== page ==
NoSQL Search with Cloudant
In the seemingly endless argument between the relational database proponents and those on the NoSQL side of the divide, the usual vectors of discussion occur around speed, availability, operational constrains and budget. One area that sometimes gets forgotten is the loss of a structured query language that followers of the NoSQL school have to overcome. The traditional way to substitute a structured query language has been through the use of systems built on top of MapReduce – an effective if somewhat complex solution. Into this fray comes Cloudant, with its new NoSQL query solution, Cloudant Search.
The concept behind Cloudant Search is that users should be able to interact with their data instantaneously, without needing to use MapReduce jobs or complex languages. The creators of Cloudant Search also wanted to create a solution that didn’t require the set up of third party r expensive solutions. Cloudant Search is a pretty elegant solution that lets users search using syntax they can grasp quickly. As Cloudant said in their blog post announcing the public beta of Cloudant Search;
Want to easily find all the documents that contain the word “bieber”? This is the Cloudant Search query you have to write;
Want to find all the records that have “my world” in their title? Just write:
How about only finding all the artists who were born in Canada in February & March 1994?
type:artist country:canada dob<date>:[1994-02-01 TO 1994-03-31]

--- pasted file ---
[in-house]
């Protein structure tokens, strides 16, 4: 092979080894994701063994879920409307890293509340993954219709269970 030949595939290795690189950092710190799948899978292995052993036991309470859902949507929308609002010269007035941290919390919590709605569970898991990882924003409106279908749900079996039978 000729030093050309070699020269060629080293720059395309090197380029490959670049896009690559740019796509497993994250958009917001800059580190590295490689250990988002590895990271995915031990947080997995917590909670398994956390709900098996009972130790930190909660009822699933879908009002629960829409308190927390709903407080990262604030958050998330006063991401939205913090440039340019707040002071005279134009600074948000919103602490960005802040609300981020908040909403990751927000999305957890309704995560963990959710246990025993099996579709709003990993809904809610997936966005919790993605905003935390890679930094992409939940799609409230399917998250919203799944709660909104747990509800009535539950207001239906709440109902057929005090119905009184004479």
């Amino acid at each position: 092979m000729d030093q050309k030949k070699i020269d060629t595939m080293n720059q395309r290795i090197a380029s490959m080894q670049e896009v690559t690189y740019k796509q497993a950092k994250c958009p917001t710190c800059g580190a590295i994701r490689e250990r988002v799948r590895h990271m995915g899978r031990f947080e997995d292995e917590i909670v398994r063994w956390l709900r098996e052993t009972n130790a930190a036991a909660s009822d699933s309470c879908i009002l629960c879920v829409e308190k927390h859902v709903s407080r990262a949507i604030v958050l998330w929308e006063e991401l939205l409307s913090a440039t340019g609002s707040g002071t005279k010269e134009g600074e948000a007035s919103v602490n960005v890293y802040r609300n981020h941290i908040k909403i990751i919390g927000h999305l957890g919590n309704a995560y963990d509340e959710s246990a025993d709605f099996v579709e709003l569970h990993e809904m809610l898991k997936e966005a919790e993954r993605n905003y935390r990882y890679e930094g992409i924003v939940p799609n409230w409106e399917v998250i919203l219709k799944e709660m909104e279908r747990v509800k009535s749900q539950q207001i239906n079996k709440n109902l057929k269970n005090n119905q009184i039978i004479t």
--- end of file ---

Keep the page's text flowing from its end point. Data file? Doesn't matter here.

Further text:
How about people who are fan of either Justin Bieber or Justin Timberlake, that live in JBiebz’ hometown in Ontario — wait, what’s it called, Stratwood? Stratburg? Strat- something. Oh, I’ll just search it:
type:person fan-of:(justin (bieber OR timberlake)) city:strat* state:ontario
Queries are served instantly, and new records are indexed immediately upon entering into the database. Cloudant Search is baked directly into the Cloudant codebase and leverages existing, such as the Lucene indexers, CouchDB’s view indexing logic and, Cloudant’s own Dynamo-inspired distribution algorithms. Cloudant Search has also been built to be extremely extensible, users can write their own indexing algorithms, leverage Lucene tokenizers or customize the Cloudant Search indexer itself, with a bit of Java code.
All this ease of use comes with some costs however – Cloudant Search required an initial, one time indexing and, as would be expected from a search product baked into the database itself, this index takes up disk space. Cloudant have limited the availability of some search parameters to limit resource consumption.
If NoSQL truly is the way of the future, then NoSQL will rapidly see some application which face non-technical types. Plain English searches will be imperative once that happens and Cloudant have done well to preempt this requirement with their search product.
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